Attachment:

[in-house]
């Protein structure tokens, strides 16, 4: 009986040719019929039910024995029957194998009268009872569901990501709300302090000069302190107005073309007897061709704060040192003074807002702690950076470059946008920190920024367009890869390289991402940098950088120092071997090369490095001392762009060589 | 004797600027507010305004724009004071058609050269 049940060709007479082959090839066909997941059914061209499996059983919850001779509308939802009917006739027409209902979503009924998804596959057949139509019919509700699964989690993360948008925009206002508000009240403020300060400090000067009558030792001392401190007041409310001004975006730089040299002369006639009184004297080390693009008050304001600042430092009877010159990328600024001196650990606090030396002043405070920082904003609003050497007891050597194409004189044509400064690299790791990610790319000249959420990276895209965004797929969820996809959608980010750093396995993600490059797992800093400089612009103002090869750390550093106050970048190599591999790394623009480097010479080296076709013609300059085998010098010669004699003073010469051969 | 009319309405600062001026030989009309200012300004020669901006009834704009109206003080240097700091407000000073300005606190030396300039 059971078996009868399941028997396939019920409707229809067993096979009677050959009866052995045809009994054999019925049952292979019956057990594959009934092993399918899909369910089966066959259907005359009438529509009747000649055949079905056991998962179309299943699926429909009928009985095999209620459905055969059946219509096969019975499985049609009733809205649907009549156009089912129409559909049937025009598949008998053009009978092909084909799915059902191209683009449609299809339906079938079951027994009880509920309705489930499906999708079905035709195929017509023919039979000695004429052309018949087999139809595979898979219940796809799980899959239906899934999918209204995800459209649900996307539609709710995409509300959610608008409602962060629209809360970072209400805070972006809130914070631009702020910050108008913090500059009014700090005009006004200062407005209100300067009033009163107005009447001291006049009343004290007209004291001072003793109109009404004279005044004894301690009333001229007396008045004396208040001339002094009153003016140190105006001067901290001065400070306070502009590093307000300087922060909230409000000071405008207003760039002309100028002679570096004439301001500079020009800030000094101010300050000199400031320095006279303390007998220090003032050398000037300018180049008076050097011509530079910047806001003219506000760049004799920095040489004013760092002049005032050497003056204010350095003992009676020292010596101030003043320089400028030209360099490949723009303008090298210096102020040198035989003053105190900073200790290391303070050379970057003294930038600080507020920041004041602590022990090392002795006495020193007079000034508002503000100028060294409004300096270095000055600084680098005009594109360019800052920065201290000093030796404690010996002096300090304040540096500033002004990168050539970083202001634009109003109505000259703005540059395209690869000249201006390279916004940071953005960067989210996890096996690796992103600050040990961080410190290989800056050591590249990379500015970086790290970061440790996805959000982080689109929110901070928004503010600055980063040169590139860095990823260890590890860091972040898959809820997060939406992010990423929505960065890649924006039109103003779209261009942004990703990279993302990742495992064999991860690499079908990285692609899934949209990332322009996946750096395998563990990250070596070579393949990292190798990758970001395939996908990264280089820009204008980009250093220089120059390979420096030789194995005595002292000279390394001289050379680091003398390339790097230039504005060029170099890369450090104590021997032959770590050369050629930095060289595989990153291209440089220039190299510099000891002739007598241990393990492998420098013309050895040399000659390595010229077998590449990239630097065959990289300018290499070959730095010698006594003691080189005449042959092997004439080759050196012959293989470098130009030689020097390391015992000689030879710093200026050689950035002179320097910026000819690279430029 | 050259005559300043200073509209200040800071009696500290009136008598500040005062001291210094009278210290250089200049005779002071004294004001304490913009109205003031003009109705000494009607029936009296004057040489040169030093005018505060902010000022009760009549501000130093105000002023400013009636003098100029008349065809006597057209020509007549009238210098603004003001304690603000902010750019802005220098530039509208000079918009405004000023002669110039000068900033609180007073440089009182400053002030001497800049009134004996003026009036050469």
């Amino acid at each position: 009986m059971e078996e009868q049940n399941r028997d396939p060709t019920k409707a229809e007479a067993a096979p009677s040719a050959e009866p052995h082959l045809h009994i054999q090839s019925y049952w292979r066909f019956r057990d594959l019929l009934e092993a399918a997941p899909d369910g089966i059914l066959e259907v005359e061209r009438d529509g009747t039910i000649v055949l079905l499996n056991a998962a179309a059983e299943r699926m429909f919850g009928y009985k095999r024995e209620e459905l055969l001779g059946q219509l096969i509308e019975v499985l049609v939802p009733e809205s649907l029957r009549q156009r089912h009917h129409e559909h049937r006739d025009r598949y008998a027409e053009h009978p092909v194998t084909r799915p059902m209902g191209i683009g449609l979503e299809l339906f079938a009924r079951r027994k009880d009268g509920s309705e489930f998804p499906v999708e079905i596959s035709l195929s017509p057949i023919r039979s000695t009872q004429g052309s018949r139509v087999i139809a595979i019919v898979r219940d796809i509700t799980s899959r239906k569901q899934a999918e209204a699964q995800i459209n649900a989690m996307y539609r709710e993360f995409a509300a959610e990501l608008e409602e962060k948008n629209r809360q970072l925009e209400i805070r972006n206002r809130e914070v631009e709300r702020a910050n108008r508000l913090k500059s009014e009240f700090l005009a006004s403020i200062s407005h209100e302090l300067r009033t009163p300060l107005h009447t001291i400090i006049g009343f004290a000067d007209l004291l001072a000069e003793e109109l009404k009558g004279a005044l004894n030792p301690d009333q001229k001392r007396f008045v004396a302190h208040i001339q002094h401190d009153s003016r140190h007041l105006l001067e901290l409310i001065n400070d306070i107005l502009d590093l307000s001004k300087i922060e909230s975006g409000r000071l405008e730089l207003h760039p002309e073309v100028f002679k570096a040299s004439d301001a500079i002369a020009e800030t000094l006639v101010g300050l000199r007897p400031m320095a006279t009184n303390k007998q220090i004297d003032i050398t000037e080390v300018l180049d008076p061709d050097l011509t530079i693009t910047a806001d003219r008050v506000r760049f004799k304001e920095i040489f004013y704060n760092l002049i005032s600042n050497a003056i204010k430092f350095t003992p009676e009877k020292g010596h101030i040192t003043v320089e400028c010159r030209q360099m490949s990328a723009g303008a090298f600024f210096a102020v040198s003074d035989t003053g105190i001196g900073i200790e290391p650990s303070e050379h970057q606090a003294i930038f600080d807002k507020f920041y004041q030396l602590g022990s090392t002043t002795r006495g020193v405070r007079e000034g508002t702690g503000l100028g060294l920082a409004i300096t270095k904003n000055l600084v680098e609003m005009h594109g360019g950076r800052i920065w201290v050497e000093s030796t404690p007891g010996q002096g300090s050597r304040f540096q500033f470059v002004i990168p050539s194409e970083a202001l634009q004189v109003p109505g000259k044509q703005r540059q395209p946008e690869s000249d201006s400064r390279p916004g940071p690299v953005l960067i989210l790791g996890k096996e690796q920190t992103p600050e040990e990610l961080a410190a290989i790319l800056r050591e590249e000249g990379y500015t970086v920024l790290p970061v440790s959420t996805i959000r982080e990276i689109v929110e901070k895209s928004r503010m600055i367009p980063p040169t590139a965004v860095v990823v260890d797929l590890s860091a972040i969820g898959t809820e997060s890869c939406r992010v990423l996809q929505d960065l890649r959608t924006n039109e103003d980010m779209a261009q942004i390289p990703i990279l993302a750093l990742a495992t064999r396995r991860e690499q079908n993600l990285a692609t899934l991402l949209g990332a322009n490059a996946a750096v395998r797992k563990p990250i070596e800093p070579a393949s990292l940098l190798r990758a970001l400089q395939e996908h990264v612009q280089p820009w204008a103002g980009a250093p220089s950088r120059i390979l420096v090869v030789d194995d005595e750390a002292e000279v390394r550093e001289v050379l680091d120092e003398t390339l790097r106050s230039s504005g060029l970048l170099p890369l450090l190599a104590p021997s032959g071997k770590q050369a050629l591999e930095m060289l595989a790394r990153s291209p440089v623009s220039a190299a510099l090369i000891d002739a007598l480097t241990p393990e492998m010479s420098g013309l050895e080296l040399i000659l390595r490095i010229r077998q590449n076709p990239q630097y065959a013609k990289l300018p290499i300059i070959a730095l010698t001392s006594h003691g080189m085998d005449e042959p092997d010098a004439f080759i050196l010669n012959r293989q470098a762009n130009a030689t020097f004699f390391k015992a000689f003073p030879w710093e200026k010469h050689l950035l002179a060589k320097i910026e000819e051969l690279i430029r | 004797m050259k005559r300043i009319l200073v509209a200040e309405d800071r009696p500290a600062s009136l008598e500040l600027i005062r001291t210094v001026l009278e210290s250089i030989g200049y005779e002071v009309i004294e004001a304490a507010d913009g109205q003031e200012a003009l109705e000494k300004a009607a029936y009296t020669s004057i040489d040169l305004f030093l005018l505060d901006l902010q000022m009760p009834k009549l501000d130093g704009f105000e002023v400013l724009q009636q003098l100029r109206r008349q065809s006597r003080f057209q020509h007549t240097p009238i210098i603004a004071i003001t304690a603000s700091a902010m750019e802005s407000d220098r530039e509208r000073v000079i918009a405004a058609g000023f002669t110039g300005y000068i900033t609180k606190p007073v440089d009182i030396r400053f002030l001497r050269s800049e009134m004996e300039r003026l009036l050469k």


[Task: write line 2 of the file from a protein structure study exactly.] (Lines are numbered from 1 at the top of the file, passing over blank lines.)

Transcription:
């Protein structure tokens, strides 16, 4: 009986040719019929039910024995029957194998009268009872569901990501709300302090000069302190107005073309007897061709704060040192003074807002702690950076470059946008920190920024367009890869390289991402940098950088120092071997090369490095001392762009060589 | 004797600027507010305004724009004071058609050269 049940060709007479082959090839066909997941059914061209499996059983919850001779509308939802009917006739027409209902979503009924998804596959057949139509019919509700699964989690993360948008925009206002508000009240403020300060400090000067009558030792001392401190007041409310001004975006730089040299002369006639009184004297080390693009008050304001600042430092009877010159990328600024001196650990606090030396002043405070920082904003609003050497007891050597194409004189044509400064690299790791990610790319000249959420990276895209965004797929969820996809959608980010750093396995993600490059797992800093400089612009103002090869750390550093106050970048190599591999790394623009480097010479080296076709013609300059085998010098010669004699003073010469051969 | 009319309405600062001026030989009309200012300004020669901006009834704009109206003080240097700091407000000073300005606190030396300039 059971078996009868399941028997396939019920409707229809067993096979009677050959009866052995045809009994054999019925049952292979019956057990594959009934092993399918899909369910089966066959259907005359009438529509009747000649055949079905056991998962179309299943699926429909009928009985095999209620459905055969059946219509096969019975499985049609009733809205649907009549156009089912129409559909049937025009598949008998053009009978092909084909799915059902191209683009449609299809339906079938079951027994009880509920309705489930499906999708079905035709195929017509023919039979000695004429052309018949087999139809595979898979219940796809799980899959239906899934999918209204995800459209649900996307539609709710995409509300959610608008409602962060629209809360970072209400805070972006809130914070631009702020910050108008913090500059009014700090005009006004200062407005209100300067009033009163107005009447001291006049009343004290007209004291001072003793109109009404004279005044004894301690009333001229007396008045004396208040001339002094009153003016140190105006001067901290001065400070306070502009590093307000300087922060909230409000000071405008207003760039002309100028002679570096004439301001500079020009800030000094101010300050000199400031320095006279303390007998220090003032050398000037300018180049008076050097011509530079910047806001003219506000760049004799920095040489004013760092002049005032050497003056204010350095003992009676020292010596101030003043320089400028030209360099490949723009303008090298210096102020040198035989003053105190900073200790290391303070050379970057003294930038600080507020920041004041602590022990090392002795006495020193007079000034508002503000100028060294409004300096270095000055600084680098005009594109360019800052920065201290000093030796404690010996002096300090304040540096500033002004990168050539970083202001634009109003109505000259703005540059395209690869000249201006390279916004940071953005960067989210996890096996690796992103600050040990961080410190290989800056050591590249990379500015970086790290970061440790996805959000982080689109929110901070928004503010600055980063040169590139860095990823260890590890860091972040898959809820997060939406992010990423929505960065890649924006039109103003779209261009942004990703990279993302990742495992064999991860690499079908990285692609899934949209990332322009996946750096395998563990990250070596070579393949990292190798990758970001395939996908990264280089820009204008980009250093220089120059390979420096030789194995005595002292000279390394001289050379680091003398390339790097230039504005060029170099890369450090104590021997032959770590050369050629930095060289595989990153291209440089220039190299510099000891002739007598241990393990492998420098013309050895040399000659390595010229077998590449990239630097065959990289300018290499070959730095010698006594003691080189005449042959092997004439080759050196012959293989470098130009030689020097390391015992000689030879710093200026050689950035002179320097910026000819690279430029 | 050259005559300043200073509209200040800071009696500290009136008598500040005062001291210094009278210290250089200049005779002071004294004001304490913009109205003031003009109705000494009607029936009296004057040489040169030093005018505060902010000022009760009549501000130093105000002023400013009636003098100029008349065809006597057209020509007549009238210098603004003001304690603000902010750019802005220098530039509208000079918009405004000023002669110039000068900033609180007073440089009182400053002030001497800049009134004996003026009036050469």